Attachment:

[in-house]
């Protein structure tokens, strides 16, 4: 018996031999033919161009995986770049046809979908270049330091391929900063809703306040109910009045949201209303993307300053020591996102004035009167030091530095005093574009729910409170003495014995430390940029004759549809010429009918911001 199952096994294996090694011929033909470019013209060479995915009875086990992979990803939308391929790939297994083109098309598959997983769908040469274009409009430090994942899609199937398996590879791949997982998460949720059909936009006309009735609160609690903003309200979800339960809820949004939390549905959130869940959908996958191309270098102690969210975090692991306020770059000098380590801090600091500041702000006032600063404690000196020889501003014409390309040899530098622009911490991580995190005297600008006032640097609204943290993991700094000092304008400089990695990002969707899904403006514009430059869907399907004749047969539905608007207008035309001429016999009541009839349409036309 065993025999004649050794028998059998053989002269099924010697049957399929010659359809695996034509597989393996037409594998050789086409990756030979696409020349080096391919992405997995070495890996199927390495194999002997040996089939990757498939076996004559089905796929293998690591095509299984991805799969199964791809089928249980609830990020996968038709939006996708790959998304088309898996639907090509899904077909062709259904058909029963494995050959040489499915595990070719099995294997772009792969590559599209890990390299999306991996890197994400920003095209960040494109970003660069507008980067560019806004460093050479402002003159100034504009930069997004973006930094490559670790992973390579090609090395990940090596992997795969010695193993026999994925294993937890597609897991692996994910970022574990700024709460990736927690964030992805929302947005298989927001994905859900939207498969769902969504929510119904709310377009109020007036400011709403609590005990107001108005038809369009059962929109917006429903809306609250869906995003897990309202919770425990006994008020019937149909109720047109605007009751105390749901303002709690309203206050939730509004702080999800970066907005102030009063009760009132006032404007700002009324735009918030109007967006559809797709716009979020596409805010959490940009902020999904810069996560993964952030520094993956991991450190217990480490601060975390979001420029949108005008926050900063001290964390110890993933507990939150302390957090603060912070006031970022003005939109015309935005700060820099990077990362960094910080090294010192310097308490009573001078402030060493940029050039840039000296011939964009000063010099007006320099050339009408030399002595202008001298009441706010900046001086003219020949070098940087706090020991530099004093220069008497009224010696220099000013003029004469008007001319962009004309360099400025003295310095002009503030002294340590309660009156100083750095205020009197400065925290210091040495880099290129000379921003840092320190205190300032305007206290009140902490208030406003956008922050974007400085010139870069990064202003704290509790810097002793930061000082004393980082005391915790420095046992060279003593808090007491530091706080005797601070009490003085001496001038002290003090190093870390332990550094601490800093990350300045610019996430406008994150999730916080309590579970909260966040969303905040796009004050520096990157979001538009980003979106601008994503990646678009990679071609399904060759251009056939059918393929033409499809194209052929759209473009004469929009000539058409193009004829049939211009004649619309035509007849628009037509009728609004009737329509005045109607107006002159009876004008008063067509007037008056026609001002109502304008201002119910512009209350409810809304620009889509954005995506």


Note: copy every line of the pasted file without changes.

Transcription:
[in-house]
């Protein structure tokens, strides 16, 4: 018996031999033919161009995986770049046809979908270049330091391929900063809703306040109910009045949201209303993307300053020591996102004035009167030091530095005093574009729910409170003495014995430390940029004759549809010429009918911001 199952096994294996090694011929033909470019013209060479995915009875086990992979990803939308391929790939297994083109098309598959997983769908040469274009409009430090994942899609199937398996590879791949997982998460949720059909936009006309009735609160609690903003309200979800339960809820949004939390549905959130869940959908996958191309270098102690969210975090692991306020770059000098380590801090600091500041702000006032600063404690000196020889501003014409390309040899530098622009911490991580995190005297600008006032640097609204943290993991700094000092304008400089990695990002969707899904403006514009430059869907399907004749047969539905608007207008035309001429016999009541009839349409036309 065993025999004649050794028998059998053989002269099924010697049957399929010659359809695996034509597989393996037409594998050789086409990756030979696409020349080096391919992405997995070495890996199927390495194999002997040996089939990757498939076996004559089905796929293998690591095509299984991805799969199964791809089928249980609830990020996968038709939006996708790959998304088309898996639907090509899904077909062709259904058909029963494995050959040489499915595990070719099995294997772009792969590559599209890990390299999306991996890197994400920003095209960040494109970003660069507008980067560019806004460093050479402002003159100034504009930069997004973006930094490559670790992973390579090609090395990940090596992997795969010695193993026999994925294993937890597609897991692996994910970022574990700024709460990736927690964030992805929302947005298989927001994905859900939207498969769902969504929510119904709310377009109020007036400011709403609590005990107001108005038809369009059962929109917006429903809306609250869906995003897990309202919770425990006994008020019937149909109720047109605007009751105390749901303002709690309203206050939730509004702080999800970066907005102030009063009760009132006032404007700002009324735009918030109007967006559809797709716009979020596409805010959490940009902020999904810069996560993964952030520094993956991991450190217990480490601060975390979001420029949108005008926050900063001290964390110890993933507990939150302390957090603060912070006031970022003005939109015309935005700060820099990077990362960094910080090294010192310097308490009573001078402030060493940029050039840039000296011939964009000063010099007006320099050339009408030399002595202008001298009441706010900046001086003219020949070098940087706090020991530099004093220069008497009224010696220099000013003029004469008007001319962009004309360099400025003295310095002009503030002294340590309660009156100083750095205020009197400065925290210091040495880099290129000379921003840092320190205190300032305007206290009140902490208030406003956008922050974007400085010139870069990064202003704290509790810097002793930061000082004393980082005391915790420095046992060279003593808090007491530091706080005797601070009490003085001496001038002290003090190093870390332990550094601490800093990350300045610019996430406008994150999730916080309590579970909260966040969303905040796009004050520096990157979001538009980003979106601008994503990646678009990679071609399904060759251009056939059918393929033409499809194209052929759209473009004469929009000539058409193009004829049939211009004649619309035509007849628009037509009728609004009737329509005045109607107006002159009876004008008063067509007037008056026609001002109502304008201002119910512009209350409810809304620009889509954005995506």